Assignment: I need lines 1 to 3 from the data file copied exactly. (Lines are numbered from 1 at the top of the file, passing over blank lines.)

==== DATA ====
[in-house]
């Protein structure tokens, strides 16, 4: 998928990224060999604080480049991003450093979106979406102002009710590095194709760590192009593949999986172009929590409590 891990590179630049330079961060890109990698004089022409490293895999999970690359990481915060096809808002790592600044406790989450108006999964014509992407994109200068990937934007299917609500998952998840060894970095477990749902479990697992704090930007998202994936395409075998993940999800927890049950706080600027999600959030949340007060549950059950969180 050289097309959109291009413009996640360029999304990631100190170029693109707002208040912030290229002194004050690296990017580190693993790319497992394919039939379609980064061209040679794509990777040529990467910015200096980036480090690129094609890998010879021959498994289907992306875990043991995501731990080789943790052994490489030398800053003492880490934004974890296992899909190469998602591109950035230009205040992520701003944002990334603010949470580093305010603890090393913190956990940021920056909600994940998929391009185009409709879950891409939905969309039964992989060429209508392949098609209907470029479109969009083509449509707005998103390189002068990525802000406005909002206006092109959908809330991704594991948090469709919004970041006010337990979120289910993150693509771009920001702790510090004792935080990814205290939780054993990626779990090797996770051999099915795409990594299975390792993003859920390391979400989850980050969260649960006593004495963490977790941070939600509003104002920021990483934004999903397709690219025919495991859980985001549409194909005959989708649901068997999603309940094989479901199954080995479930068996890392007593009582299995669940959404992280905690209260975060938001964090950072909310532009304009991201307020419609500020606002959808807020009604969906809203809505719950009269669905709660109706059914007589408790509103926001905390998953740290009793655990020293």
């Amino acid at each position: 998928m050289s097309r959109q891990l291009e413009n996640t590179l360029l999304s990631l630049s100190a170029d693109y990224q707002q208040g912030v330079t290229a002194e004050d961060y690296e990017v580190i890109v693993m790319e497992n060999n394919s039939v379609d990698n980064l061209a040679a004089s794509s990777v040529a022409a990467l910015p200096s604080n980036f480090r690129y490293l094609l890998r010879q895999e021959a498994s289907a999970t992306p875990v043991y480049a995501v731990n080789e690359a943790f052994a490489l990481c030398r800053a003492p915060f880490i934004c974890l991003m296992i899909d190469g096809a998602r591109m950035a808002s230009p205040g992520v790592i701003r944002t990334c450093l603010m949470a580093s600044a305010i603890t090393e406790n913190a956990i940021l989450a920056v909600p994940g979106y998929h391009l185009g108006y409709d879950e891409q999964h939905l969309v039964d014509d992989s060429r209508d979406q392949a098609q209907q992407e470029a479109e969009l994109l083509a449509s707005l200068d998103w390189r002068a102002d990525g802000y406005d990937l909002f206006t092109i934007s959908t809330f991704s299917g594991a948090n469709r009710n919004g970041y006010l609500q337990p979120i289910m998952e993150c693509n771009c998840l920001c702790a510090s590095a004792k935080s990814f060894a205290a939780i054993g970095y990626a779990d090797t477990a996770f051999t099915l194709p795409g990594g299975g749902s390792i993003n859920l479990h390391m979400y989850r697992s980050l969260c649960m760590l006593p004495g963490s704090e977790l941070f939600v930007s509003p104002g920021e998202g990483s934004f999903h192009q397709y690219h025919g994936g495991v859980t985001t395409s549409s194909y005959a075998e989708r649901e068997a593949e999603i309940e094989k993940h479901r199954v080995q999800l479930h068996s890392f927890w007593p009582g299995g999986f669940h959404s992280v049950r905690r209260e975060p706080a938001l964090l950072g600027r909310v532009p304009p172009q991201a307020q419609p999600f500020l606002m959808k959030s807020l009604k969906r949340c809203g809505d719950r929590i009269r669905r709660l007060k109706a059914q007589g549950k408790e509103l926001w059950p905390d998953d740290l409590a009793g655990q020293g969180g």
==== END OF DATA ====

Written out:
[in-house]
């Protein structure tokens, strides 16, 4: 998928990224060999604080480049991003450093979106979406102002009710590095194709760590192009593949999986172009929590409590 891990590179630049330079961060890109990698004089022409490293895999999970690359990481915060096809808002790592600044406790989450108006999964014509992407994109200068990937934007299917609500998952998840060894970095477990749902479990697992704090930007998202994936395409075998993940999800927890049950706080600027999600959030949340007060549950059950969180 050289097309959109291009413009996640360029999304990631100190170029693109707002208040912030290229002194004050690296990017580190693993790319497992394919039939379609980064061209040679794509990777040529990467910015200096980036480090690129094609890998010879021959498994289907992306875990043991995501731990080789943790052994490489030398800053003492880490934004974890296992899909190469998602591109950035230009205040992520701003944002990334603010949470580093305010603890090393913190956990940021920056909600994940998929391009185009409709879950891409939905969309039964992989060429209508392949098609209907470029479109969009083509449509707005998103390189002068990525802000406005909002206006092109959908809330991704594991948090469709919004970041006010337990979120289910993150693509771009920001702790510090004792935080990814205290939780054993990626779990090797996770051999099915795409990594299975390792993003859920390391979400989850980050969260649960006593004495963490977790941070939600509003104002920021990483934004999903397709690219025919495991859980985001549409194909005959989708649901068997999603309940094989479901199954080995479930068996890392007593009582299995669940959404992280905690209260975060938001964090950072909310532009304009991201307020419609500020606002959808807020009604969906809203809505719950009269669905709660109706059914007589408790509103926001905390998953740290009793655990020293």
């Amino acid at each position: 998928m050289s097309r959109q891990l291009e413009n996640t590179l360029l999304s990631l630049s100190a170029d693109y990224q707002q208040g912030v330079t290229a002194e004050d961060y690296e990017v580190i890109v693993m790319e497992n060999n394919s039939v379609d990698n980064l061209a040679a004089s794509s990777v040529a022409a990467l910015p200096s604080n980036f480090r690129y490293l094609l890998r010879q895999e021959a498994s289907a999970t992306p875990v043991y480049a995501v731990n080789e690359a943790f052994a490489l990481c030398r800053a003492p915060f880490i934004c974890l991003m296992i899909d190469g096809a998602r591109m950035a808002s230009p205040g992520v790592i701003r944002t990334c450093l603010m949470a580093s600044a305010i603890t090393e406790n913190a956990i940021l989450a920056v909600p994940g979106y998929h391009l185009g108006y409709d879950e891409q999964h939905l969309v039964d014509d992989s060429r209508d979406q392949a098609q209907q992407e470029a479109e969009l994109l083509a449509s707005l200068d998103w390189r002068a102002d990525g802000y406005d990937l909002f206006t092109i934007s959908t809330f991704s299917g594991a948090n469709r009710n919004g970041y006010l609500q337990p979120i289910m998952e993150c693509n771009c998840l920001c702790a510090s590095a004792k935080s990814f060894a205290a939780i054993g970095y990626a779990d090797t477990a996770f051999t099915l194709p795409g990594g299975g749902s390792i993003n859920l479990h390391m979400y989850r697992s980050l969260c649960m760590l006593p004495g963490s704090e977790l941070f939600v930007s509003p104002g920021e998202g990483s934004f999903h192009q397709y690219h025919g994936g495991v859980t985001t395409s549409s194909y005959a075998e989708r649901e068997a593949e999603i309940e094989k993940h479901r199954v080995q999800l479930h068996s890392f927890w007593p009582g299995g999986f669940h959404s992280v049950r905690r209260e975060p706080a938001l964090l950072g600027r909310v532009p304009p172009q991201a307020q419609p999600f500020l606002m959808k959030s807020l009604k969906r949340c809203g809505d719950r929590i009269r669905r709660l007060k109706a059914q007589g549950k408790e509103l926001w059950p905390d998953d740290l409590a009793g655990q020293g969180g």